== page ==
Buffy shook her head in denial. “I don’t need an advocate, my mind is made up.”
“I... I can’t. I can’t do that again.”
Before Tara could give voice to her question, Buffy had leapt to her feet and fled out of the bathroom. A few seconds later a bang of the front door signalled Buffy’s escape.
Buffy had been wandering the streets of Sunnydale for hours, avoiding her usual haunts just in case Tara was out looking for her. She knew the way she’d run out of the house was immature; Tara had only been trying to help. She’d offered an unbiased opinion and an impartial ear, something Buffy had struggled to receive from her other, more long-held friends.
Xander, Willow, Giles... they didn’t mean to be the way they were, Buffy was sure of it. They just wanted the best for her. Not unlike her former... always making decisions for her instead of compelling her to come to her own conclusions. But Tara was right, that didn’t mean they had the right to dictate who she did or did not date. That decision was hers to make. Why was that such a hard concept for them to comprehend?
More importantly, why had Buffy let them get away with it for so long?
When she chose someone to be with they picked at their faults, and when she was content to remain single they pushed potential dates upon her. Like Richard, from Xander’s work. Or Scott.
Buffy might not have the greatest taste in men but her friends didn’t fair any better when it came to selecting her partners. She’d tried dating Joe Regular, but that didn’t work. And dating vampires was just as disastrous, even without the side order of Council disapproval. Dating the supernatural was too complicated; it messed with the black and white ordering of her life. Factoring in a degree of evil on per vamp basis would make slaying a hell of a lot harder than it already was.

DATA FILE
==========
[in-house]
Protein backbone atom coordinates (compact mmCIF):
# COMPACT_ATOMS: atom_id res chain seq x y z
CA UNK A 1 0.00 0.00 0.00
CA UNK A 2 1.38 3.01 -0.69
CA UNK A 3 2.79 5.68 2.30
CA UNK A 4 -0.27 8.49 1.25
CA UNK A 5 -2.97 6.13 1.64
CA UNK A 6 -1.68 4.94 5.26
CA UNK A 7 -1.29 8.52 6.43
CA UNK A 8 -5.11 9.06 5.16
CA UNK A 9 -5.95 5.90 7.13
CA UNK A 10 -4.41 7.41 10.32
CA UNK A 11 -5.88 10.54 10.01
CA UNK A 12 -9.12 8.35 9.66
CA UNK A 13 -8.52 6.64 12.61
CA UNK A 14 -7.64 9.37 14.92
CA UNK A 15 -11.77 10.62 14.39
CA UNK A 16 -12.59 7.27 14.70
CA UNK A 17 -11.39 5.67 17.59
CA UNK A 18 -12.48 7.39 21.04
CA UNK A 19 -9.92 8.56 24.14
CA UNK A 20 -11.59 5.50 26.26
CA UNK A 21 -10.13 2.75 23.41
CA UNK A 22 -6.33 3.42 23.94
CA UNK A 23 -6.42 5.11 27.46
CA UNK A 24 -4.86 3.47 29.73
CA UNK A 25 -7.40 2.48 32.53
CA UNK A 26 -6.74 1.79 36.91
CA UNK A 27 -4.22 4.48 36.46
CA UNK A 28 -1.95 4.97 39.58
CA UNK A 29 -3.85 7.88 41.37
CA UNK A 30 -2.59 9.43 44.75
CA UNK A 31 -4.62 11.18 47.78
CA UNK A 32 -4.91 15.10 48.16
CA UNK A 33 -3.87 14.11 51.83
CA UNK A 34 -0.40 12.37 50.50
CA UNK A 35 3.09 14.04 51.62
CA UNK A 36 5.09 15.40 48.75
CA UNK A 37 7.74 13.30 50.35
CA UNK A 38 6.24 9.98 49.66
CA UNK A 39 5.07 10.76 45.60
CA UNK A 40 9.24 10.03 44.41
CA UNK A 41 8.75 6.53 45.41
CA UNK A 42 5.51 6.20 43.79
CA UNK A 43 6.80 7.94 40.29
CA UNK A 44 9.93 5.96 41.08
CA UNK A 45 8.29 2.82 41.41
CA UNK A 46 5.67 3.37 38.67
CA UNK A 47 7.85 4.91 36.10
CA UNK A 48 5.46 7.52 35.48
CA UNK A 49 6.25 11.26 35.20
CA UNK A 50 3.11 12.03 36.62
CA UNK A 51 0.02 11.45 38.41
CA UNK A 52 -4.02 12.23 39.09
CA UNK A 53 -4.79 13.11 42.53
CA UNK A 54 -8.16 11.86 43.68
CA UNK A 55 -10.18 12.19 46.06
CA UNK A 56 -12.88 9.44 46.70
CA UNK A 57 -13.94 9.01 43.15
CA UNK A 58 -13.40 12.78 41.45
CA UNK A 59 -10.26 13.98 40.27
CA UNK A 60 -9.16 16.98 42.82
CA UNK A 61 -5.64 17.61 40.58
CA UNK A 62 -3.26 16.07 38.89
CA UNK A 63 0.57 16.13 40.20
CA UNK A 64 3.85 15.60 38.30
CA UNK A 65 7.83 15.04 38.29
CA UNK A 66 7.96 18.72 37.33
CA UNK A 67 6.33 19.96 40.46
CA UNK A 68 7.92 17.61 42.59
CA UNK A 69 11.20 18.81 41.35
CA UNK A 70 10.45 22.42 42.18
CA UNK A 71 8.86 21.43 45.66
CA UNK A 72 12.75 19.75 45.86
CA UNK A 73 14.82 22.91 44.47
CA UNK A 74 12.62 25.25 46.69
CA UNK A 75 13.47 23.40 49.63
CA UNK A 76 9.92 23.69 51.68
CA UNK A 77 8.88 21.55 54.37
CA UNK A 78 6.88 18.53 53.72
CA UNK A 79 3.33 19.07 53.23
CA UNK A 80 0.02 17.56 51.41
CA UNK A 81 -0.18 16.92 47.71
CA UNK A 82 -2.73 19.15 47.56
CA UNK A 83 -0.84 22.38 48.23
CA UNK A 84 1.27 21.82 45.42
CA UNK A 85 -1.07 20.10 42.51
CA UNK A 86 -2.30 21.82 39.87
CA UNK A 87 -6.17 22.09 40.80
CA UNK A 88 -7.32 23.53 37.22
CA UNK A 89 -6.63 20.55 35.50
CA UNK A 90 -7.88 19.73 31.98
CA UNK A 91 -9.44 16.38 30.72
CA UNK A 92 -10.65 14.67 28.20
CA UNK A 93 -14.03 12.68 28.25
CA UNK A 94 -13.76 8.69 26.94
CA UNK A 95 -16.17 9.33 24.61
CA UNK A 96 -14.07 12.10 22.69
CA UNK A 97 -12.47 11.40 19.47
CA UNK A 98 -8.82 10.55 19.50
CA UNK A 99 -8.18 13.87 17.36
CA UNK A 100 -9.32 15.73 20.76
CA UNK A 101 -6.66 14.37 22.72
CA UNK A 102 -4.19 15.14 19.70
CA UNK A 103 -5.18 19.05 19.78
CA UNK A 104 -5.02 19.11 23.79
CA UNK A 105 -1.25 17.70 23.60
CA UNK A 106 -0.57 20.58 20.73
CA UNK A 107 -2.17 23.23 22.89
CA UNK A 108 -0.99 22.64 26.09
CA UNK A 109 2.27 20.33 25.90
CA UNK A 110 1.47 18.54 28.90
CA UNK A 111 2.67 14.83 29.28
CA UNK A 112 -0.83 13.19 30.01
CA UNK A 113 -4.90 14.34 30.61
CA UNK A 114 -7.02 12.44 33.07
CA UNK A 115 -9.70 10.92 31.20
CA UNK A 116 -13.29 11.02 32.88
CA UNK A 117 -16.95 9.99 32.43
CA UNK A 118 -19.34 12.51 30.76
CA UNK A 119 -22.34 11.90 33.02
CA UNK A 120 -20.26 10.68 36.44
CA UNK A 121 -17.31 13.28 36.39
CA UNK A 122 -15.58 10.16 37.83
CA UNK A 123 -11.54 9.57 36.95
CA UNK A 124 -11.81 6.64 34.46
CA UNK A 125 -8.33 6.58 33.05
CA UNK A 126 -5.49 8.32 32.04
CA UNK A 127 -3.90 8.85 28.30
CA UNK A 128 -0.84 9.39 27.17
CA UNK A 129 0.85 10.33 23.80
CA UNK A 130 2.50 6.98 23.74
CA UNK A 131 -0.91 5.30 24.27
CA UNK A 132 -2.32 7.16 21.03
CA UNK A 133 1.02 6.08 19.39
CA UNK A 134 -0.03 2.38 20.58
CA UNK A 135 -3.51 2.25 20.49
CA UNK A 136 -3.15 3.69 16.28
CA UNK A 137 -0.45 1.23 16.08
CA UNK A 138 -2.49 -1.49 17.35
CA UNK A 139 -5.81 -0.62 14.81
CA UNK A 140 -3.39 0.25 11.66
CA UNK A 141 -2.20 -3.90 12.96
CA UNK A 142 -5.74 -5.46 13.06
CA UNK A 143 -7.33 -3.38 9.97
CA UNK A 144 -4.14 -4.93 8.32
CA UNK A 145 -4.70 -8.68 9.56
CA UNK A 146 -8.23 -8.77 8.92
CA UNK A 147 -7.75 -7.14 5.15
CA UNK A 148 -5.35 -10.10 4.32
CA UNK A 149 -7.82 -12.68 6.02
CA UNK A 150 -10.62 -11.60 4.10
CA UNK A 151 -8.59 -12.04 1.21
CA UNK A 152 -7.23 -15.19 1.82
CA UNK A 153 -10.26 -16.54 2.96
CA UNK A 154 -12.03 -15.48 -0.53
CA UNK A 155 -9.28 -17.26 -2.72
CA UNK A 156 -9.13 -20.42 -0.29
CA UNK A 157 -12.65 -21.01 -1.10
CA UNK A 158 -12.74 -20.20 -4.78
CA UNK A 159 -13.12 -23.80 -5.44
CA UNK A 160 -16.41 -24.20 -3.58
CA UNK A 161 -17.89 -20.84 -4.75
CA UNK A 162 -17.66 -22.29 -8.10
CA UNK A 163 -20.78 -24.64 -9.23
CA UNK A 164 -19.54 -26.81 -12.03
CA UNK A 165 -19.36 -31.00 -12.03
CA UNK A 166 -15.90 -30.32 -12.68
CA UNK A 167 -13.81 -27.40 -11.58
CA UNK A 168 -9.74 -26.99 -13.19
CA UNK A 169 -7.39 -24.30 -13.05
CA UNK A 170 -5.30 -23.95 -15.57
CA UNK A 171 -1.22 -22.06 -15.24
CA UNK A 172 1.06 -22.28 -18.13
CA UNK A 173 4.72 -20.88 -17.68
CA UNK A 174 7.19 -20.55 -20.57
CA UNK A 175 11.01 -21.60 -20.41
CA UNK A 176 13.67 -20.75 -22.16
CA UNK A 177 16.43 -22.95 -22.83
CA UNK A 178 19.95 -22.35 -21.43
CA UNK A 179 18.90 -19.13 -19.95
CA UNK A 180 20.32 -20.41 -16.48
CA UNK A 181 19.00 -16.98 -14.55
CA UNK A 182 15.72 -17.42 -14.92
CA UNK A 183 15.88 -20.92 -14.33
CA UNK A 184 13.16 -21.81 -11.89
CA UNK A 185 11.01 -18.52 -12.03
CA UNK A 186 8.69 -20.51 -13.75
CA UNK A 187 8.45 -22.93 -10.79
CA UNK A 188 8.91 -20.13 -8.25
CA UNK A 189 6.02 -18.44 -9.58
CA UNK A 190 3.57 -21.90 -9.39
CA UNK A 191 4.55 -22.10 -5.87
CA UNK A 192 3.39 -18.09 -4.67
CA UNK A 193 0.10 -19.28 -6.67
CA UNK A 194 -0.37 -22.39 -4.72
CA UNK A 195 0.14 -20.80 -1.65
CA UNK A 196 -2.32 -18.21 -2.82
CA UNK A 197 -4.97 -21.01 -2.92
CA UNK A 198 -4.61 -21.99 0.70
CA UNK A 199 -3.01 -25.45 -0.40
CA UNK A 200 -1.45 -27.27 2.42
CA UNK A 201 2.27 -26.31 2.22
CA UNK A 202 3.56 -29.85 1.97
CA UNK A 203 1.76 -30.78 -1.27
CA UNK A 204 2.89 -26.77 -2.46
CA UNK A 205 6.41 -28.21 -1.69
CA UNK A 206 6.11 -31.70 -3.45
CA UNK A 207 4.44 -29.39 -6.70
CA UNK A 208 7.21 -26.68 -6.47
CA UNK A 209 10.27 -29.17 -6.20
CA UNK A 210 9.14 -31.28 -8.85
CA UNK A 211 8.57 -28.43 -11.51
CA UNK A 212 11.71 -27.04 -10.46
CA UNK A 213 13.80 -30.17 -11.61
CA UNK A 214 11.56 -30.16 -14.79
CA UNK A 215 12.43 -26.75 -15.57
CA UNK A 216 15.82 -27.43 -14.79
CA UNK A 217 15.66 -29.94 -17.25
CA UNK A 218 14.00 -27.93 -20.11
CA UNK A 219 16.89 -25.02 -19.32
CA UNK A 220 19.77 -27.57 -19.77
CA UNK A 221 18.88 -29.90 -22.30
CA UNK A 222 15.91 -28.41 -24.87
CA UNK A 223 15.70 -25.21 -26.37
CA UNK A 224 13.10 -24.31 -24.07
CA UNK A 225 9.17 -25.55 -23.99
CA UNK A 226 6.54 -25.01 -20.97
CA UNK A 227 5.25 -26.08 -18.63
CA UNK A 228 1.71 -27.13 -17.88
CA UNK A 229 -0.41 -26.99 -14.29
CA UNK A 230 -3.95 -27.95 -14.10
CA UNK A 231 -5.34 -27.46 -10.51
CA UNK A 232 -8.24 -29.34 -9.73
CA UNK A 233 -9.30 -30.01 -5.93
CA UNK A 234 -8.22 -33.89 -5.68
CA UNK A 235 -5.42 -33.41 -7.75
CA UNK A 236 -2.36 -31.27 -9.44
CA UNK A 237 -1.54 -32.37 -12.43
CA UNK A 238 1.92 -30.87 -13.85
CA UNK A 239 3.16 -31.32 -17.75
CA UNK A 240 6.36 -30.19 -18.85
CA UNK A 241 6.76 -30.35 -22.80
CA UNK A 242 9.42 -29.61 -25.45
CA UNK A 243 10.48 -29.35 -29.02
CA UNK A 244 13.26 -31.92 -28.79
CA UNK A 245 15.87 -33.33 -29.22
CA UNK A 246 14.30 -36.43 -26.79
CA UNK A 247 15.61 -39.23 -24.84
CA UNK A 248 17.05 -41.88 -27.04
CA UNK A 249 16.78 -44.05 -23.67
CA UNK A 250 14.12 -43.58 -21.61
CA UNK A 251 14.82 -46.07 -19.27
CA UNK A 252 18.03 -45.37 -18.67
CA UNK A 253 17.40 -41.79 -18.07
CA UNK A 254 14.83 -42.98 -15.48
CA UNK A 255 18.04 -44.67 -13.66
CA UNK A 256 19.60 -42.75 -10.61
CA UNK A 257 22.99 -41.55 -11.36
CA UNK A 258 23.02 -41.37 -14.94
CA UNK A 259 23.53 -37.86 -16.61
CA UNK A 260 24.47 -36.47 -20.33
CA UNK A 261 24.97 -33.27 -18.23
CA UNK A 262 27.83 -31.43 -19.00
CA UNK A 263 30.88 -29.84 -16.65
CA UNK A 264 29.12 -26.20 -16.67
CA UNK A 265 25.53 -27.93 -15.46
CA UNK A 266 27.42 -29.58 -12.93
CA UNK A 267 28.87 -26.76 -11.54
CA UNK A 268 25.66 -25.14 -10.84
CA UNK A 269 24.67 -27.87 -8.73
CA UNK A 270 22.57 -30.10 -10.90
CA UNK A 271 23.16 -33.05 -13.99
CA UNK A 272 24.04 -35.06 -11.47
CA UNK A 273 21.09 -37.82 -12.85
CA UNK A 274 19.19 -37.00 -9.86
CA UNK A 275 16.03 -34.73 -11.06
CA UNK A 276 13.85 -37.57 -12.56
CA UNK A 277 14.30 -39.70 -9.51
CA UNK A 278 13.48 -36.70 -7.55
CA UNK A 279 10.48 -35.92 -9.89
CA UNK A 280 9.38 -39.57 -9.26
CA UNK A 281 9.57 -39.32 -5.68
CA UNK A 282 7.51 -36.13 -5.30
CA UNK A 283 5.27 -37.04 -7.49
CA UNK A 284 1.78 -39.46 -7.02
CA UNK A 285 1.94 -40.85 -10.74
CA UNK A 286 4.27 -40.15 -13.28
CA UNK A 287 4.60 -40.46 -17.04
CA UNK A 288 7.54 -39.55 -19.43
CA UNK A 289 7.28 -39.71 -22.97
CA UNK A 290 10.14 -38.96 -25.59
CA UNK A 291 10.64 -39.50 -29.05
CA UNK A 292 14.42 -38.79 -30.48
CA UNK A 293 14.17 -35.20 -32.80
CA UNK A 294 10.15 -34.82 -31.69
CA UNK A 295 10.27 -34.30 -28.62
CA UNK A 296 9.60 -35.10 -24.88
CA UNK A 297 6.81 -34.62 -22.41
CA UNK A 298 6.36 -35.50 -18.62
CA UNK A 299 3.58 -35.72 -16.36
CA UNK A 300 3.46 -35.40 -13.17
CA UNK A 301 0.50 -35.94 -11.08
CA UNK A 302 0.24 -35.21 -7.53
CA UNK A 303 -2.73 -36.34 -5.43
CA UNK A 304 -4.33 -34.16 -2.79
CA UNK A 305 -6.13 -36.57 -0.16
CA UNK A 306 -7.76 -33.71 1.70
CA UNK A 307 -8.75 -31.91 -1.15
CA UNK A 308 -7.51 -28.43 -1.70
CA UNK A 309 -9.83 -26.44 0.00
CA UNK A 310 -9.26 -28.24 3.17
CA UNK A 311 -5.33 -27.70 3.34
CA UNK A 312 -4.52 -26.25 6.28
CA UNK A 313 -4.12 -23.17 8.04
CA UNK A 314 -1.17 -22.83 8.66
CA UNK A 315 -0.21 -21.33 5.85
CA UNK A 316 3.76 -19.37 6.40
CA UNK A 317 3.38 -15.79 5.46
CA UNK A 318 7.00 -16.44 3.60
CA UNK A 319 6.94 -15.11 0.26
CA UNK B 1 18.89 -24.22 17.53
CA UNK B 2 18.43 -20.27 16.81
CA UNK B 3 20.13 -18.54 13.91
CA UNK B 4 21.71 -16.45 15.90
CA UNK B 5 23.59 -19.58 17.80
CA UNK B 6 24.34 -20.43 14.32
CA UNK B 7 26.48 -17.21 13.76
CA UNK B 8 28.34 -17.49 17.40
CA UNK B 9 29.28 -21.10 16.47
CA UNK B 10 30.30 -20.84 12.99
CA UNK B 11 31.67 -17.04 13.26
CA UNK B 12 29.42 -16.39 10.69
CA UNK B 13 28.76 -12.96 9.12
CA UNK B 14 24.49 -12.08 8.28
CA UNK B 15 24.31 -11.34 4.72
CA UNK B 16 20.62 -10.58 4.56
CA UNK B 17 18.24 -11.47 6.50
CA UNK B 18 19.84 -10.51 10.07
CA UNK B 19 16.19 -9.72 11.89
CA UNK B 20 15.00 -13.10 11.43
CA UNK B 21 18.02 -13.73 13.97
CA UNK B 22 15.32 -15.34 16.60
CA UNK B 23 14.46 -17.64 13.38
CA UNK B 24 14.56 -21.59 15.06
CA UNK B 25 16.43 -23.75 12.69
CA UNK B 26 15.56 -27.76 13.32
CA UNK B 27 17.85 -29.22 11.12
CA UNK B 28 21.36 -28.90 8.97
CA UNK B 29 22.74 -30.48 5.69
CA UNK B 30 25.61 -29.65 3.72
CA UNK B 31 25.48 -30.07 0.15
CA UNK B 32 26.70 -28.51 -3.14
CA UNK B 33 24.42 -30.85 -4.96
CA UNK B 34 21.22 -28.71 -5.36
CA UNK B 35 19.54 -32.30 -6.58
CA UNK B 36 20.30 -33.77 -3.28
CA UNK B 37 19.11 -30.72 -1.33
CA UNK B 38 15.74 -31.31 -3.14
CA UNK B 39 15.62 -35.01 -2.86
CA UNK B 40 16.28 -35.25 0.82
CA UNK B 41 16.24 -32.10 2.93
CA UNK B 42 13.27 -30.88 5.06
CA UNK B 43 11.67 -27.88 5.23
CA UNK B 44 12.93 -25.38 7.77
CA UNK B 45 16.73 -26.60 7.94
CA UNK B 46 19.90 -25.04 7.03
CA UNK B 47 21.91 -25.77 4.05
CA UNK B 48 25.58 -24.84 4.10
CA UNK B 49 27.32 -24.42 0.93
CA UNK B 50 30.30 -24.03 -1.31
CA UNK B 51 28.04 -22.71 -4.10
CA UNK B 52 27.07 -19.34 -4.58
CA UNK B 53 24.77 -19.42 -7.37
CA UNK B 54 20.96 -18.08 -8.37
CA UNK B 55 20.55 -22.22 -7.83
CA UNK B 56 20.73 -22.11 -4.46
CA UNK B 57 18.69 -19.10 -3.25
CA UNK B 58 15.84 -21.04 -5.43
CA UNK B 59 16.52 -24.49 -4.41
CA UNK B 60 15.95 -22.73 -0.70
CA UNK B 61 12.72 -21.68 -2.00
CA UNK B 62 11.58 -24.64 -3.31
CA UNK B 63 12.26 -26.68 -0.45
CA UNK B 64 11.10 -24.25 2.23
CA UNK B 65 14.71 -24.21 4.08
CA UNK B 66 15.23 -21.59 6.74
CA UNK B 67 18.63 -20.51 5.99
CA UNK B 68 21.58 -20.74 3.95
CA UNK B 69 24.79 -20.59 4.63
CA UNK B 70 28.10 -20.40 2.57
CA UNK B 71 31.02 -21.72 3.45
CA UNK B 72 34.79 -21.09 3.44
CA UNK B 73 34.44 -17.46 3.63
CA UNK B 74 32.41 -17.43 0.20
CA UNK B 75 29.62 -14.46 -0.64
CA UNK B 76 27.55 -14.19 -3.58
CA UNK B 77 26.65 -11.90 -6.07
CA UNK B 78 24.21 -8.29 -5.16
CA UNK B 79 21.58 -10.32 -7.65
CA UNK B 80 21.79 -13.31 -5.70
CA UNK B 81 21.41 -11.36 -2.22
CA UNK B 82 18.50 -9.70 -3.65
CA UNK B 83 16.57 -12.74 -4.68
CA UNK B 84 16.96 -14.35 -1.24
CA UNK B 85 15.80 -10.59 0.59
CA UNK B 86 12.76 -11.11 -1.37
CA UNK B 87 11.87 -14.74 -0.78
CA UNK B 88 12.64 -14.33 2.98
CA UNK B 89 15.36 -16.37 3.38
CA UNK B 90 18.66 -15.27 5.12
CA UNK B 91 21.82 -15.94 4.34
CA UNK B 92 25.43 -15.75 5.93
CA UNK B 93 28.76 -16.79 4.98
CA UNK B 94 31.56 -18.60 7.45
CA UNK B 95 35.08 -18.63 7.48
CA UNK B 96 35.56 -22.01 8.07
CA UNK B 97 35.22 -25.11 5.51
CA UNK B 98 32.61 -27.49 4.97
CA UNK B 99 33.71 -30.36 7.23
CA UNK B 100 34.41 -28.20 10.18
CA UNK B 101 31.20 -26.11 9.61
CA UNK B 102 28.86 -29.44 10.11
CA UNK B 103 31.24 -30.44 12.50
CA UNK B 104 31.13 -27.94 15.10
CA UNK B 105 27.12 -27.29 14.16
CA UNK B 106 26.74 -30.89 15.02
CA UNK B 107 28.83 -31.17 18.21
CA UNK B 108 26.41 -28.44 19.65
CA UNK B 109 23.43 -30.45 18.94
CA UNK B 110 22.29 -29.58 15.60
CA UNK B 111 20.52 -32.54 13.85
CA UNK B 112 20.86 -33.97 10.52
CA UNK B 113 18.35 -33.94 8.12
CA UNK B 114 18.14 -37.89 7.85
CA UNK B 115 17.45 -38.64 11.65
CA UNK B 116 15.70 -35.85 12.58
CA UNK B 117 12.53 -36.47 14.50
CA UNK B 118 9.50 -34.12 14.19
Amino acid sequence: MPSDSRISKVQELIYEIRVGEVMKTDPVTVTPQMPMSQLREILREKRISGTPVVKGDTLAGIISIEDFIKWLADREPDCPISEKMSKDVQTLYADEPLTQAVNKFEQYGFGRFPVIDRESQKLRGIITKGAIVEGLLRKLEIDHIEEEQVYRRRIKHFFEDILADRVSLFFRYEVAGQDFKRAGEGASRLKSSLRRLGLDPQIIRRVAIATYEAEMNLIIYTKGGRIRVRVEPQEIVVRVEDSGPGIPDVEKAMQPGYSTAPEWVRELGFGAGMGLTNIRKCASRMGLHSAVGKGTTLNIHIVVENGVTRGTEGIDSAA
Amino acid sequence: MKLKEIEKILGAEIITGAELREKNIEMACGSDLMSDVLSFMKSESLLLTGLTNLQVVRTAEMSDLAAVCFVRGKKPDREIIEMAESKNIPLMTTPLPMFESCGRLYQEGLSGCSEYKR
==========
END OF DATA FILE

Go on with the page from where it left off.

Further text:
Unless Superman was on the market for a new Lois she didn’t like her chances of finding someone who could match her strength minus the ‘bad guy’ tag.
Hang on a second... she thought. Isn’t he from another galaxy?
“Great,” Buffy muttered. “I’ve exhausted my options to the point I’m considering dating an alien. Could I be more of a freak?”
A moment passed before horror sunk in.
“Oh my god, those nerds are rubbing off on me!”
It had to be the case... how else could she explain her newfound knowledge about a comic book character?
She sighed loudly.
Why did it have to be so hard?
And what had happened to her plan to remain single?
Alone for less than twenty-four hours and she was already considering jumping back into the dating pool. It was pathetic. Of course Buffy knew why relationships were on the brain... so much of her life was solitary. The tag of ‘slayer’ was not a label that was easy to live with, and she didn’t even abide by Council rules. If they’d had their way she would’ve been taken from her family, separated from her friends, and dating would be strictly prohibited.
At times, when life was particularly hectic, Buffy sometimes caught herself wondering what that life would be like. A life where her only responsibility, her sole purpose of being, was to slay. She believed in some respects it would possibly be easier, but she never wished for it. She knew she wouldn’t be able to stand the solitude.
That’s why Buffy knew despite her plan to fly solo for a while, it wouldn’t be long before she found herself on the market again.
She only hoped she could avoid making the same mistakes again.